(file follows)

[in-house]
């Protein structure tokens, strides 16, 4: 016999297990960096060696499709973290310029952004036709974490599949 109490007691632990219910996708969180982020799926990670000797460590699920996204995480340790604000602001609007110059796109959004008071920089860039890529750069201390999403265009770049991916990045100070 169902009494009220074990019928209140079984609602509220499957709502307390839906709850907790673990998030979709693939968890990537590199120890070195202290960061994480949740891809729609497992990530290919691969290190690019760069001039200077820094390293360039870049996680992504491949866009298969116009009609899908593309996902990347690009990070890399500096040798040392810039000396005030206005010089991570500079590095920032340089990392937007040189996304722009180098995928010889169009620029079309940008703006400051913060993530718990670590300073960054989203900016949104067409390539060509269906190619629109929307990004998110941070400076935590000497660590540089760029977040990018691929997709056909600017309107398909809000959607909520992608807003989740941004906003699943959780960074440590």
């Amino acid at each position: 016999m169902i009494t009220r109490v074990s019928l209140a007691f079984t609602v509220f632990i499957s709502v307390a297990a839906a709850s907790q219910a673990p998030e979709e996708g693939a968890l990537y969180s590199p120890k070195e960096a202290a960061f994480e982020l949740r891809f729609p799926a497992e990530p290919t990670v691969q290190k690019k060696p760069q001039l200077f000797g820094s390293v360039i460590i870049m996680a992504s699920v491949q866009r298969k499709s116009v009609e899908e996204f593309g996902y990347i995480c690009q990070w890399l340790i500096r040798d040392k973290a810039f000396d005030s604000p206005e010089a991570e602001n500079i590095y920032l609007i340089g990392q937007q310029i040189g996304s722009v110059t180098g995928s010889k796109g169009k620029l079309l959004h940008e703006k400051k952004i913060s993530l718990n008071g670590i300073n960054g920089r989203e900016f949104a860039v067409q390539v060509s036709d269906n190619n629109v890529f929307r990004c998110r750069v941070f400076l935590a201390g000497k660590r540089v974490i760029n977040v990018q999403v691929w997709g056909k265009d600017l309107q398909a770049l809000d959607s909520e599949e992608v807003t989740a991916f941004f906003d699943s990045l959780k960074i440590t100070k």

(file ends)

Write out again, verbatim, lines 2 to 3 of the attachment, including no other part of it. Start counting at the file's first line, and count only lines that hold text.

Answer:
């Protein structure tokens, strides 16, 4: 016999297990960096060696499709973290310029952004036709974490599949 109490007691632990219910996708969180982020799926990670000797460590699920996204995480340790604000602001609007110059796109959004008071920089860039890529750069201390999403265009770049991916990045100070 169902009494009220074990019928209140079984609602509220499957709502307390839906709850907790673990998030979709693939968890990537590199120890070195202290960061994480949740891809729609497992990530290919691969290190690019760069001039200077820094390293360039870049996680992504491949866009298969116009009609899908593309996902990347690009990070890399500096040798040392810039000396005030206005010089991570500079590095920032340089990392937007040189996304722009180098995928010889169009620029079309940008703006400051913060993530718990670590300073960054989203900016949104067409390539060509269906190619629109929307990004998110941070400076935590000497660590540089760029977040990018691929997709056909600017309107398909809000959607909520992608807003989740941004906003699943959780960074440590």
């Amino acid at each position: 016999m169902i009494t009220r109490v074990s019928l209140a007691f079984t609602v509220f632990i499957s709502v307390a297990a839906a709850s907790q219910a673990p998030e979709e996708g693939a968890l990537y969180s590199p120890k070195e960096a202290a960061f994480e982020l949740r891809f729609p799926a497992e990530p290919t990670v691969q290190k690019k060696p760069q001039l200077f000797g820094s390293v360039i460590i870049m996680a992504s699920v491949q866009r298969k499709s116009v009609e899908e996204f593309g996902y990347i995480c690009q990070w890399l340790i500096r040798d040392k973290a810039f000396d005030s604000p206005e010089a991570e602001n500079i590095y920032l609007i340089g990392q937007q310029i040189g996304s722009v110059t180098g995928s010889k796109g169009k620029l079309l959004h940008e703006k400051k952004i913060s993530l718990n008071g670590i300073n960054g920089r989203e900016f949104a860039v067409q390539v060509s036709d269906n190619n629109v890529f929307r990004c998110r750069v941070f400076l935590a201390g000497k660590r540089v974490i760029n977040v990018q999403v691929w997709g056909k265009d600017l309107q398909a770049l809000d959607s909520e599949e992608v807003t989740a991916f941004f906003d699943s990045l959780k960074i440590t100070k």